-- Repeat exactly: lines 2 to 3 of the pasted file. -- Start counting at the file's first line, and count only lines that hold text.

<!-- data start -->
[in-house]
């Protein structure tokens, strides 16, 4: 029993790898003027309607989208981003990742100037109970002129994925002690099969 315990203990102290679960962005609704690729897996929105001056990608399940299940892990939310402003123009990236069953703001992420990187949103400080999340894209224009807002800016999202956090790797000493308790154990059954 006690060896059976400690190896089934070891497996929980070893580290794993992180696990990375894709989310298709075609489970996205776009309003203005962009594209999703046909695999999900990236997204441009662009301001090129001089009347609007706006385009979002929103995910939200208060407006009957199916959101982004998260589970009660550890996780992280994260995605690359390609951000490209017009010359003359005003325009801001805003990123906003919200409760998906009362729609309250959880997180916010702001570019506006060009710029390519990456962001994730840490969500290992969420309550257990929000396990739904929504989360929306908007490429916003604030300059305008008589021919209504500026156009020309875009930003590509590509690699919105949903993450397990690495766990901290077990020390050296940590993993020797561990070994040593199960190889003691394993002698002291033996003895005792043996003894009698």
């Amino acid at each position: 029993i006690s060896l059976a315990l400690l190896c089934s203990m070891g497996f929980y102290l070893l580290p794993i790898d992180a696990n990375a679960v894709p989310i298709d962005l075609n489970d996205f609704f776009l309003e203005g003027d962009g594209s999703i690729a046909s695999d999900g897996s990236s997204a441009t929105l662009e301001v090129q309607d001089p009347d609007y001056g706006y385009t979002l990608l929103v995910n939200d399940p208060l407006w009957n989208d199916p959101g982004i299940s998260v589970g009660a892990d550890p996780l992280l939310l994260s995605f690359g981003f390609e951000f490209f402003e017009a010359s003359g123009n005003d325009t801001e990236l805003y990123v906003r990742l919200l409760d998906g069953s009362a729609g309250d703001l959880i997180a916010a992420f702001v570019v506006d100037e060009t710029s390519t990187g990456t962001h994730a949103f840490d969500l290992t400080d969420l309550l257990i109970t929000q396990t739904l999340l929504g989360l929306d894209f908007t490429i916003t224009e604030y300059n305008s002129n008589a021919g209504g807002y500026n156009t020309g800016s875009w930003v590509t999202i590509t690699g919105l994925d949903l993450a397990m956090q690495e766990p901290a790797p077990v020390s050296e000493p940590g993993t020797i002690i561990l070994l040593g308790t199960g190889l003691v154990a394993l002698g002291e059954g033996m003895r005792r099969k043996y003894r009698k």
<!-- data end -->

């Protein structure tokens, strides 16, 4: 029993790898003027309607989208981003990742100037109970002129994925002690099969 315990203990102290679960962005609704690729897996929105001056990608399940299940892990939310402003123009990236069953703001992420990187949103400080999340894209224009807002800016999202956090790797000493308790154990059954 006690060896059976400690190896089934070891497996929980070893580290794993992180696990990375894709989310298709075609489970996205776009309003203005962009594209999703046909695999999900990236997204441009662009301001090129001089009347609007706006385009979002929103995910939200208060407006009957199916959101982004998260589970009660550890996780992280994260995605690359390609951000490209017009010359003359005003325009801001805003990123906003919200409760998906009362729609309250959880997180916010702001570019506006060009710029390519990456962001994730840490969500290992969420309550257990929000396990739904929504989360929306908007490429916003604030300059305008008589021919209504500026156009020309875009930003590509590509690699919105949903993450397990690495766990901290077990020390050296940590993993020797561990070994040593199960190889003691394993002698002291033996003895005792043996003894009698």
């Amino acid at each position: 029993i006690s060896l059976a315990l400690l190896c089934s203990m070891g497996f929980y102290l070893l580290p794993i790898d992180a696990n990375a679960v894709p989310i298709d962005l075609n489970d996205f609704f776009l309003e203005g003027d962009g594209s999703i690729a046909s695999d999900g897996s990236s997204a441009t929105l662009e301001v090129q309607d001089p009347d609007y001056g706006y385009t979002l990608l929103v995910n939200d399940p208060l407006w009957n989208d199916p959101g982004i299940s998260v589970g009660a892990d550890p996780l992280l939310l994260s995605f690359g981003f390609e951000f490209f402003e017009a010359s003359g123009n005003d325009t801001e990236l805003y990123v906003r990742l919200l409760d998906g069953s009362a729609g309250d703001l959880i997180a916010a992420f702001v570019v506006d100037e060009t710029s390519t990187g990456t962001h994730a949103f840490d969500l290992t400080d969420l309550l257990i109970t929000q396990t739904l999340l929504g989360l929306d894209f908007t490429i916003t224009e604030y300059n305008s002129n008589a021919g209504g807002y500026n156009t020309g800016s875009w930003v590509t999202i590509t690699g919105l994925d949903l993450a397990m956090q690495e766990p901290a790797p077990v020390s050296e000493p940590g993993t020797i002690i561990l070994l040593g308790t199960g190889l003691v154990a394993l002698g002291e059954g033996m003895r005792r099969k043996y003894r009698k």